The publication detail shows the title, authors (with indicators showing other profiled authors), information on the publishing organization, abstract and a link to the article in PubMed. This abstract is what is used to create the fingerprint of the publication. If any grants are referenced by the publication, they will be listed here as well.
Effects of comprehensive lifestyle modification on diet, weight, physical fitness, and blood pressure control: 18-month results of a randomized trial.
Patricia J Elmer; Eva Obarzanek; William M Vollmer; Denise Simons-Morton; Victor J Stevens; Deborah Rohm Young; Pao-Hwa Lin; Catherine Champagne; David W Harsha; Laura P Svetkey; et al. (Profiled Authors: Deborah Young; Lawrence Appel)
Kaiser Permanente Northwest, Portland, Oregon 97227, USA.
Annals of internal medicine 2006;144(7):485-95.
BACKGROUND: The main 6-month results from the PREMIER trial showed that comprehensive behavioral intervention programs improve lifestyle behaviors and lower blood pressure. OBJECTIVE: To compare the 18-month effects of 2 multicomponent behavioral interventions versus advice only on hypertension status, lifestyle changes, and blood pressure. DESIGN: Multicenter, 3-arm, randomized trial conducted from January 2000 through November 2002. SETTING: 4 clinical centers and a coordinating center. PATIENTS: 810 adult volunteers with prehypertension or stage 1 hypertension (systolic blood pressure, 120 to 159 mm Hg; diastolic blood pressure, 80 to 95 mm Hg). Interventions: A multicomponent behavioral intervention that implemented long-established recommendations ("established"); a multicomponent behavioral intervention that implemented the established recommendations plus the Dietary Approaches to Stop Hypertension (DASH) diet ("established plus DASH"); and advice only. MEASUREMENTS: Lifestyle variables and blood pressure status. Follow-up for blood pressure measurement at 18 months was 94%. RESULTS: Compared with advice only, both behavioral interventions statistically significantly reduced weight, fat intake, and sodium intake. The established plus DASH intervention also statistically significantly increased fruit, vegetable, dairy, fiber, and mineral intakes. Relative to the advice only group, the odds ratios for hypertension at 18 months were 0.83 (95% CI, 0.67 to 1.04) for the established group and 0.77 (CI, 0.62 to 0.97) for the established plus DASH group. Although reductions in absolute blood pressure at 18 months were greater for participants in the established and the established plus DASH groups than for the advice only group, the differences were not statistically significant. LIMITATIONS: The exclusion criteria and the volunteer nature of this cohort may limit generalizability. Although blood pressure is a well-accepted risk factor for cardiovascular disease, the authors were not able to assess intervention effects on clinical cardiovascular events in this limited time and with this sample size. CONCLUSIONS: Over 18 months, persons with prehypertension and stage 1 hypertension can sustain multiple lifestyle modifications that improve control of blood pressure and could reduce the risk for chronic disease.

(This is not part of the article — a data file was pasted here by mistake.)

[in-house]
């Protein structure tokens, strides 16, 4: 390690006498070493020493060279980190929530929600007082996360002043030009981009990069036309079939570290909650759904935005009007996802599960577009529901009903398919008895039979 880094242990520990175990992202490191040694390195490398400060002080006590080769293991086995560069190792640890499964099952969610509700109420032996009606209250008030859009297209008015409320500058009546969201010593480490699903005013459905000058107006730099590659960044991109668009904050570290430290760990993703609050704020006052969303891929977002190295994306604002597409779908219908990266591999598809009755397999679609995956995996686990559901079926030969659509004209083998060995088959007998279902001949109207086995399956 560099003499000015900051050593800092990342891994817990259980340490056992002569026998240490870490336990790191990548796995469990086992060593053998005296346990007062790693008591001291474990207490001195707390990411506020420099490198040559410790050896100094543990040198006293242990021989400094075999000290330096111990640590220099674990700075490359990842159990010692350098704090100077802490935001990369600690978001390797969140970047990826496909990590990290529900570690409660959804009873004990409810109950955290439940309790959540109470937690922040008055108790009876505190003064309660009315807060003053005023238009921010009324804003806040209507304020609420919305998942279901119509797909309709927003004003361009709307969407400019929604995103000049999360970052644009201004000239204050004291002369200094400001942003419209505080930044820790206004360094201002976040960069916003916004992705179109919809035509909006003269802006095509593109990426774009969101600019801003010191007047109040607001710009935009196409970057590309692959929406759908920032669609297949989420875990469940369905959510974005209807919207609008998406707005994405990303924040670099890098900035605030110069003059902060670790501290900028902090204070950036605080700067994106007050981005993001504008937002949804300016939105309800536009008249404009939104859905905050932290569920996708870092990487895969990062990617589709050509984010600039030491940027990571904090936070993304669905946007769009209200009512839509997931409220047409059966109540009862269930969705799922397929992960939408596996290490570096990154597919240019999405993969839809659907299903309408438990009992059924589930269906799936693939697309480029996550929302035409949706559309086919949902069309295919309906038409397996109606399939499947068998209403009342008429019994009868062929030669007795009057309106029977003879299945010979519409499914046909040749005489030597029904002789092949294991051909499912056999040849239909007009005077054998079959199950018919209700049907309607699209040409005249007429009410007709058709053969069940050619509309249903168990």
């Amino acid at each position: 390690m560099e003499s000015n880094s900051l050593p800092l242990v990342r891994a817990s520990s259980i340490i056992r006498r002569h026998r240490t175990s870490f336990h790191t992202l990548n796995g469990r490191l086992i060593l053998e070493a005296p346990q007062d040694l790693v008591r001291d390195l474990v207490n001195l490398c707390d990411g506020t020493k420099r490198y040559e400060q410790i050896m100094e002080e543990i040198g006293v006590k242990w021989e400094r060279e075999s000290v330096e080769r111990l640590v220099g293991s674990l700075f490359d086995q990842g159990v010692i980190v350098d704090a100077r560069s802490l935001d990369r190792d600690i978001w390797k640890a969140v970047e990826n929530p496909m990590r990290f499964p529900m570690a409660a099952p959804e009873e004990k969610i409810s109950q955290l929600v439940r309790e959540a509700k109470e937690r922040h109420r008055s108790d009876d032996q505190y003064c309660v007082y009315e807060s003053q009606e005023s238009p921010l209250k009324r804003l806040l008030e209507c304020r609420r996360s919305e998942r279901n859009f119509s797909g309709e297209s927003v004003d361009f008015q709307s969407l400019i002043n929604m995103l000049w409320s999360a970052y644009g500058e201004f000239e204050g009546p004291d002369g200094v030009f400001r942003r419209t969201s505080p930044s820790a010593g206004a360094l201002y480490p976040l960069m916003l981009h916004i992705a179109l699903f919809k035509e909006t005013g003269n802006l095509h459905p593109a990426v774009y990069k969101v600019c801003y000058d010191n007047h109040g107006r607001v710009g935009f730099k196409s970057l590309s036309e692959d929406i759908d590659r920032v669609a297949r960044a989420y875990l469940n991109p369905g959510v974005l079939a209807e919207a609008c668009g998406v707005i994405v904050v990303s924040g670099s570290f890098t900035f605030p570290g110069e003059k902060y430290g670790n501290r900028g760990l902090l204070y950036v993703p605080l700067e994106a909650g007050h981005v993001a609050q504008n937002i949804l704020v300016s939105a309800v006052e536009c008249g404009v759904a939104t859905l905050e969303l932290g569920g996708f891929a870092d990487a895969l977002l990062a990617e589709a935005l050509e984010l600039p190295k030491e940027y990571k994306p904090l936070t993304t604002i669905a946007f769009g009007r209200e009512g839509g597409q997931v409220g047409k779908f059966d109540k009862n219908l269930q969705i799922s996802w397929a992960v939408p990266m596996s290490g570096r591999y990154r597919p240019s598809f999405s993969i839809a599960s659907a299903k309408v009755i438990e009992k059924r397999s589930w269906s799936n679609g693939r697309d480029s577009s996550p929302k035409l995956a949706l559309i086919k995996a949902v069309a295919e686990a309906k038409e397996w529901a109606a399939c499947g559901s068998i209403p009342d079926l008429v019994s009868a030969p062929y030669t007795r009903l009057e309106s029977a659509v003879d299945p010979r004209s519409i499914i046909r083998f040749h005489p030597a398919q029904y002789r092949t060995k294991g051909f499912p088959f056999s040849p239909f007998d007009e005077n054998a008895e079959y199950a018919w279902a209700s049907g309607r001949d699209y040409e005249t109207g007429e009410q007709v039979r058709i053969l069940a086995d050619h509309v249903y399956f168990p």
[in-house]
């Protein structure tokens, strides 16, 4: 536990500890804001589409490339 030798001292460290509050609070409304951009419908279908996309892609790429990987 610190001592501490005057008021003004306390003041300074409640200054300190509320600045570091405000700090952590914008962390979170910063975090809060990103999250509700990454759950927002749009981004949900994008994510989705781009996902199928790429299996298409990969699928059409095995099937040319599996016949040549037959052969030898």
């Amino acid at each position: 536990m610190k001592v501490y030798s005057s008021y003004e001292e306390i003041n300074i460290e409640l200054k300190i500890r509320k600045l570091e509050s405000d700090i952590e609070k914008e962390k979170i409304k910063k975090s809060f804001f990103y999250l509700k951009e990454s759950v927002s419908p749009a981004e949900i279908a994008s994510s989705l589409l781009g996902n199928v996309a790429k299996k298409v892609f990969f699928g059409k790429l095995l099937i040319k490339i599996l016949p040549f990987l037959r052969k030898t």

This section shows information related to the publication - computed using the fingerprint of the publication - including related publications, related experts and related grants with fingerprints representing significant amounts of overlap between their fingerprint and this publication. The red dots indicate whether those experts or terms appear within the publication, thereby showing potential and actual connections.
Eva Obarzanek; William M Vollmer; Pao-Hwa Lin; Lawton S Cooper; Deborah R Young; Jamy D Ard; Victor J Stevens; Denise G Simons-Morton; Laura P Svetkey; David W Harsha; et al.American journal of health behavior 2007;31(5):545-60.
M Weintraub; P R Sundaresan; M Madan; B Schuster; A Balder; L Lasagna; C CoxClinical pharmacology and therapeutics 1992;51(5):586-94.
Pao-Hwa Lin; Lawrence J Appel; Kristine Funk; Shirley Craddick; Chuhe Chen; Patricia Elmer; Mary Ann McBurnie; Catherine ChampagneJournal of the American Dietetic Association 2007;107(9):1541-51.
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